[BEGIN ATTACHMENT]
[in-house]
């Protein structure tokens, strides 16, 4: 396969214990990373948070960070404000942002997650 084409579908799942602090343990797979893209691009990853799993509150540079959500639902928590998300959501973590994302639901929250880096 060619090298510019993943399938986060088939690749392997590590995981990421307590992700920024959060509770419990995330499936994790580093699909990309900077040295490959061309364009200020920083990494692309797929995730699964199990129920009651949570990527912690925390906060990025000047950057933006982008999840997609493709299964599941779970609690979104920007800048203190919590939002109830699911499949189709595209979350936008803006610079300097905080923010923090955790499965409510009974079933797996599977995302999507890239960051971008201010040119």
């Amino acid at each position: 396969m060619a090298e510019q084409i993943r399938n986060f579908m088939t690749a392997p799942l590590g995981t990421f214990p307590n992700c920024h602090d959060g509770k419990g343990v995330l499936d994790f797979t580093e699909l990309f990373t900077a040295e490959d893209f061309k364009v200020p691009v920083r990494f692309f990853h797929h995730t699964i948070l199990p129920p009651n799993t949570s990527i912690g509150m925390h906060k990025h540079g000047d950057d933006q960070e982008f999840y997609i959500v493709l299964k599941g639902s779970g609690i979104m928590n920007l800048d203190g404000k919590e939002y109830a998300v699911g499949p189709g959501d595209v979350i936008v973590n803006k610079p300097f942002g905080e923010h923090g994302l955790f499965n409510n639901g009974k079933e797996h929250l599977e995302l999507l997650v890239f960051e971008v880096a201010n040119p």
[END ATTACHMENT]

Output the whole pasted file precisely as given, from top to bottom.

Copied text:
[in-house]
């Protein structure tokens, strides 16, 4: 396969214990990373948070960070404000942002997650 084409579908799942602090343990797979893209691009990853799993509150540079959500639902928590998300959501973590994302639901929250880096 060619090298510019993943399938986060088939690749392997590590995981990421307590992700920024959060509770419990995330499936994790580093699909990309900077040295490959061309364009200020920083990494692309797929995730699964199990129920009651949570990527912690925390906060990025000047950057933006982008999840997609493709299964599941779970609690979104920007800048203190919590939002109830699911499949189709595209979350936008803006610079300097905080923010923090955790499965409510009974079933797996599977995302999507890239960051971008201010040119």
């Amino acid at each position: 396969m060619a090298e510019q084409i993943r399938n986060f579908m088939t690749a392997p799942l590590g995981t990421f214990p307590n992700c920024h602090d959060g509770k419990g343990v995330l499936d994790f797979t580093e699909l990309f990373t900077a040295e490959d893209f061309k364009v200020p691009v920083r990494f692309f990853h797929h995730t699964i948070l199990p129920p009651n799993t949570s990527i912690g509150m925390h906060k990025h540079g000047d950057d933006q960070e982008f999840y997609i959500v493709l299964k599941g639902s779970g609690i979104m928590n920007l800048d203190g404000k919590e939002y109830a998300v699911g499949p189709g959501d595209v979350i936008v973590n803006k610079p300097f942002g905080e923010h923090g994302l955790f499965n409510n639901g009974k079933e797996h929250l599977e995302l999507l997650v890239f960051e971008v880096a201010n040119p």